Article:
It’s been a while since I’ve read a book I felt like writing about but I finished Water For Elephants by Sara Gruen at 2am last night and the words just flowed out of me. I got the novel on my Nook shortly after I watched Totem by Cirque du Soleil, which was absolutely amazing, and it was fascinating to imagine the life of a circus performer or working man which is entirely different from mine. And how if you’re part of a circus, that’s your whole life. I wikied the whole of Cirque du Soleil’s history that night, but needed more.
I remember watching the Water For Elephants movie trailer starring Robert Pattinson and Reese Witherspoon years ago, and remember thinking meh. It just felt like yet another typical 1930s story, and Rob Pat held the same expression the entire trailer – sorry dude. But of course the book is different. The book is always different. And so there I was at 2am, voraciously swallowing the book to know every detail.
Water For Elephants is about vet student Jacob Jankowski who jumps a train after tragedy befalls his family and he’s left with nothing. Little did he know the train he jumped was a circus train belonging to the Benzini Brothers Most Spectacular Show on Earth! He’s in for the craziest ride of his life, and the story is framed by 93 year old Jacob who is living in assisted care and trying to hold on to who he is while slipping away, though not without a fight.
The book is known as historical fiction plus romance, and that’s exactly what the book delivers. The details written of the circus, so crazy, so bizarre, so completely extraordinary, were so fantastical that they had to be true, and some of them were. From the hippopotamus paraded in formaldehyde, to Lovely Lucinda, the resident ‘fat lady’ dying prematurely and the circus leader using her death to sell more tickets, the amazing thing about circus life is: the extraordinary is the ordinary, but at the same time, the magic means it’s all an illusion. We are brought up close to circus life, but the readers are never fooled; we are not the circus audience. We discover from the beginning of the book as one of the muscle guys holds Jacob out of the train car and wants to drop him for no reason other than his being dispensable that circus life is ugly. It’s rough, it’s wretched, there’s no glamour, nothing truly all that spectacular.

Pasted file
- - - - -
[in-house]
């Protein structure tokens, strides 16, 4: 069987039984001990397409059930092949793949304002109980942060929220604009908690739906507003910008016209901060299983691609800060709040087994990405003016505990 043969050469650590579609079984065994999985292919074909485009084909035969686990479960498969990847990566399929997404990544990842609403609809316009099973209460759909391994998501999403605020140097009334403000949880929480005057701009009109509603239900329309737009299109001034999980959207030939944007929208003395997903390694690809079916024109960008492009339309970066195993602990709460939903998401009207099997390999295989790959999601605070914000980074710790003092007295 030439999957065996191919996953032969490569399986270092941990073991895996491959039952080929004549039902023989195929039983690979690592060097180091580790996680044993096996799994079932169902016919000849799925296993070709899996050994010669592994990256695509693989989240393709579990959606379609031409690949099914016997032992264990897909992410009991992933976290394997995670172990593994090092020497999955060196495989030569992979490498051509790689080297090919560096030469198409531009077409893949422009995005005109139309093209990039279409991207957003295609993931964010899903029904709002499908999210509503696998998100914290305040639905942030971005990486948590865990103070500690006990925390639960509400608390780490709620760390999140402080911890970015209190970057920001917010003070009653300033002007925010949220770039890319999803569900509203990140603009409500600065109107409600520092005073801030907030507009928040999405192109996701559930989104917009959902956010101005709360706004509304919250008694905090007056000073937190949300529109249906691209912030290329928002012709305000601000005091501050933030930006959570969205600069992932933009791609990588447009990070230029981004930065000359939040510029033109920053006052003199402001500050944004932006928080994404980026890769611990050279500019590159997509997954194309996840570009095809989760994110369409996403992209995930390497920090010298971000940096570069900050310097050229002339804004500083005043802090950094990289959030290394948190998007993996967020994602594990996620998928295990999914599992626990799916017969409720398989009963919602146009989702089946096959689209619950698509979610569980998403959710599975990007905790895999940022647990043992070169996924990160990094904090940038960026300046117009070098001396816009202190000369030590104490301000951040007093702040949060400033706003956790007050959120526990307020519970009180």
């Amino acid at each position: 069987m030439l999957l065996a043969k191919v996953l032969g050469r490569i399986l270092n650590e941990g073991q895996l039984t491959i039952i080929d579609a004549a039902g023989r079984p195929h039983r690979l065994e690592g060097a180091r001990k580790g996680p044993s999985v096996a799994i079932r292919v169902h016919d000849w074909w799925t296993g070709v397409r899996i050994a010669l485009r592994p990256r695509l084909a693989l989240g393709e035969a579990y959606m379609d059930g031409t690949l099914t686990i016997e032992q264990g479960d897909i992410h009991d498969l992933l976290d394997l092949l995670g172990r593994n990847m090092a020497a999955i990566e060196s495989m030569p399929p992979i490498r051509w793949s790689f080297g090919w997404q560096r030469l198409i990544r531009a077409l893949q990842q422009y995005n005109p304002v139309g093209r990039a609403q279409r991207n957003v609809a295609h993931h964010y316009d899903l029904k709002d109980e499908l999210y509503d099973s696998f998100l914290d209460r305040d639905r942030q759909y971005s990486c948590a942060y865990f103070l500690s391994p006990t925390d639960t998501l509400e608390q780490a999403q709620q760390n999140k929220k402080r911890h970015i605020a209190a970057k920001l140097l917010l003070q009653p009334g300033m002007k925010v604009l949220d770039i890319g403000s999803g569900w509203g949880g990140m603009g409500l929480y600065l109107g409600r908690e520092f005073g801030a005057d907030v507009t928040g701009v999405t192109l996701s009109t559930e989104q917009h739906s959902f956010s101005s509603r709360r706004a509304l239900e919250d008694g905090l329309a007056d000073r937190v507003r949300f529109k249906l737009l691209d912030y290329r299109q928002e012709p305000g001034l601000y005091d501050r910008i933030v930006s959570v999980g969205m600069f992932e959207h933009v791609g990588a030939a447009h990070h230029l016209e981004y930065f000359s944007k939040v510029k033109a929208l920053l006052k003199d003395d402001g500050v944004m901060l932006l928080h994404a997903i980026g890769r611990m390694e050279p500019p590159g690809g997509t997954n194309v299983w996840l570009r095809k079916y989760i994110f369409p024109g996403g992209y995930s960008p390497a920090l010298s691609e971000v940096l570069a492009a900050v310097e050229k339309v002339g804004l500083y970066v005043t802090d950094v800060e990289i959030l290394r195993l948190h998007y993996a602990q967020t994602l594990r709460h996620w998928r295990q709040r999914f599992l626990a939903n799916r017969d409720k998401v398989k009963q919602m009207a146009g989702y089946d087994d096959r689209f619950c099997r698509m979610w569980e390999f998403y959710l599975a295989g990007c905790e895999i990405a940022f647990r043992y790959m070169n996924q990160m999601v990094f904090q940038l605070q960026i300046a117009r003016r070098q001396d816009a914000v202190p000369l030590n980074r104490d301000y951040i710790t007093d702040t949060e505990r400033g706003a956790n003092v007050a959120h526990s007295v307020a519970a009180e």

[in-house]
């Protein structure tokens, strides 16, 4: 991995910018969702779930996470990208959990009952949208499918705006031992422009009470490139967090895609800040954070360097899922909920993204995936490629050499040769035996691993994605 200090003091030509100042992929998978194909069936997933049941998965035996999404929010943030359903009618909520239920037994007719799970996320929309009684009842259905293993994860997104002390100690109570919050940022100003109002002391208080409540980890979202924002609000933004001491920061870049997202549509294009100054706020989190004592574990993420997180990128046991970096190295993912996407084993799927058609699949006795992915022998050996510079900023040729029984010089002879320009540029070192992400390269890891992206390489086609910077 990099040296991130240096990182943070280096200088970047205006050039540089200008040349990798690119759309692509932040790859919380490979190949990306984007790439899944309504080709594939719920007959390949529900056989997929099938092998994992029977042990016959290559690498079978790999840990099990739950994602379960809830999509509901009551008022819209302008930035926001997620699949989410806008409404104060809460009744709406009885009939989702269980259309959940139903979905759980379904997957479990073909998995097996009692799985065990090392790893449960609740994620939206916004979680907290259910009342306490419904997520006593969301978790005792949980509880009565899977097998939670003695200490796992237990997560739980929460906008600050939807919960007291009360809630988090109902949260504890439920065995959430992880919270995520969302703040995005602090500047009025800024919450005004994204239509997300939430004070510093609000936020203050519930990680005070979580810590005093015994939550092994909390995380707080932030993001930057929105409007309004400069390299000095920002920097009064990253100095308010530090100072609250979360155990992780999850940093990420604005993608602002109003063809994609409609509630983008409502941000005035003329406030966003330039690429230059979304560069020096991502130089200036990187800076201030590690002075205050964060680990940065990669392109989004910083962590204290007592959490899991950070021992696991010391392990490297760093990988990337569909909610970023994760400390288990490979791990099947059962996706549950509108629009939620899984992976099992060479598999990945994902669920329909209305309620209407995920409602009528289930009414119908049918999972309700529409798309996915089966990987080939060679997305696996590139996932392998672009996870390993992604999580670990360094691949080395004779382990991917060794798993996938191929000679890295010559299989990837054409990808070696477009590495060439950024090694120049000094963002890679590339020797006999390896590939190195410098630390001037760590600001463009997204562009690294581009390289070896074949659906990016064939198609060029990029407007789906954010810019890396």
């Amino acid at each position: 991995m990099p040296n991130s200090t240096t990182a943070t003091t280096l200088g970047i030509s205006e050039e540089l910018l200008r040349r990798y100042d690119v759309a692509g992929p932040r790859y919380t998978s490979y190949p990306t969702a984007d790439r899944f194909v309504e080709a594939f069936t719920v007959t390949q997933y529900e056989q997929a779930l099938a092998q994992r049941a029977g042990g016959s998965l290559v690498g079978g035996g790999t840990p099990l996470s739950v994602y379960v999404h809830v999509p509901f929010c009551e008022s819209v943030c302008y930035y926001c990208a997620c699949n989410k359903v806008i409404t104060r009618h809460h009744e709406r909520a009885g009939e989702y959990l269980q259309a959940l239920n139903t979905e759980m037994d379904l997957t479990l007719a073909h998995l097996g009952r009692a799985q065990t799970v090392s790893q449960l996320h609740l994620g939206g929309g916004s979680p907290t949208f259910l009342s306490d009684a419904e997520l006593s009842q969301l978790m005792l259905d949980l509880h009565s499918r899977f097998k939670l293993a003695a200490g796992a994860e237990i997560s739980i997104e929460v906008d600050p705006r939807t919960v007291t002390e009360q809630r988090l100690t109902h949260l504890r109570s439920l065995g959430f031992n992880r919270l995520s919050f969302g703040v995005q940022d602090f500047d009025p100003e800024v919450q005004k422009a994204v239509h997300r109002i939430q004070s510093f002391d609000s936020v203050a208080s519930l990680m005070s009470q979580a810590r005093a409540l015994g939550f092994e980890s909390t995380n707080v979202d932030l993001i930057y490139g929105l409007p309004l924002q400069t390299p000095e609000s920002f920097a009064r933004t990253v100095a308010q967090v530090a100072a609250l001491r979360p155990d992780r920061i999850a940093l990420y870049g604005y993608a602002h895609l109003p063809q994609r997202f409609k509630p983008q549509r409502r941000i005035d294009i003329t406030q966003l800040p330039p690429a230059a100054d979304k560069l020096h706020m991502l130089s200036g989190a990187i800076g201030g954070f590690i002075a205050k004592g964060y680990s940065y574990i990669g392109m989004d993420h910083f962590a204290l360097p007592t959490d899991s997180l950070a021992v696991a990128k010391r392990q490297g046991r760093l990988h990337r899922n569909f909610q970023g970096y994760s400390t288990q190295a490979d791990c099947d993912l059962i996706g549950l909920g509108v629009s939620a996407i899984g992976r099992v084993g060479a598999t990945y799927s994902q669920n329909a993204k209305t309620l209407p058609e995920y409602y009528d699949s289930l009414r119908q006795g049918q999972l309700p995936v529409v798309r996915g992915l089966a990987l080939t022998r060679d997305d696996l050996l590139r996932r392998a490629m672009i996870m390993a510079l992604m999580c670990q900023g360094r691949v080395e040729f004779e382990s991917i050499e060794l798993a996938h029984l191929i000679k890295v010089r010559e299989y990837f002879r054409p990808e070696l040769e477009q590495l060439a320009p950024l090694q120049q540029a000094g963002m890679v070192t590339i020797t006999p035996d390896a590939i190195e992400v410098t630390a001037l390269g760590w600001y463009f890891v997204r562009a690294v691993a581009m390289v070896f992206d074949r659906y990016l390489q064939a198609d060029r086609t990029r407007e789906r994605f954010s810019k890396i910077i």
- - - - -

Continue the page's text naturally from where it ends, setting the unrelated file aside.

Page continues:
Of course the novel is set in the gritty 1930s during the American Depression era, and some of the book is passed for the young Jacob in an intoxicated frenzy, made even more urgent by the Prohibition at the time. Everything about the circus feels forbidden, and that’s only befitting of the central romance between Jacob and Marlena, the trainer who performs with the horses, and later an elephant named Rosie. Marlena is married to the equestrian director August, who’s equal part charming and violent, almost a personification of the circus himself. Jacob inevitably falls in love with Marlena, which is all so typical that no one can miss it, but how his story with Marlena plays out ultimately reflects the consequences of the violence, both from August and the circus.
(Spoiler alerts from here)
Jacob and Marlena restrain themselves for most of the novel, and the reader feels the overwhelming pressure. In a world where people are drinking openly during the Prohibition, offering prostitution and having sex in the grass outside tents, it can feel like the circus is the exception to morality and the ordered lives of Americans in that era. And yet here were Jacob and Marlena bursting to the seams trying to keep their feelings and desires under wraps. Ultimately when August breaks and accuses them in a violent fit of cheating, he’s mistaken, but he’s also not wrong. And the reader feels an odd sense of injustice and fulfillment. Sara Gruen is skilled in creating a world held together by violence and punctuated with small moments of kindness and generosity, and ultimately you just can’t help but root for Jacob and his foolishness.
And you also grow to love many of the minor but three-dimensional characters like Walter the dwarf who sleeps in the same train car as Jacob and the horses, and instinctively hates Jacob on first sight but has remained kind in spite of the prejudice he’s faced his whole life. You even grow to absolutely love all the animals, especially gentle but deadly Rosie the elephant.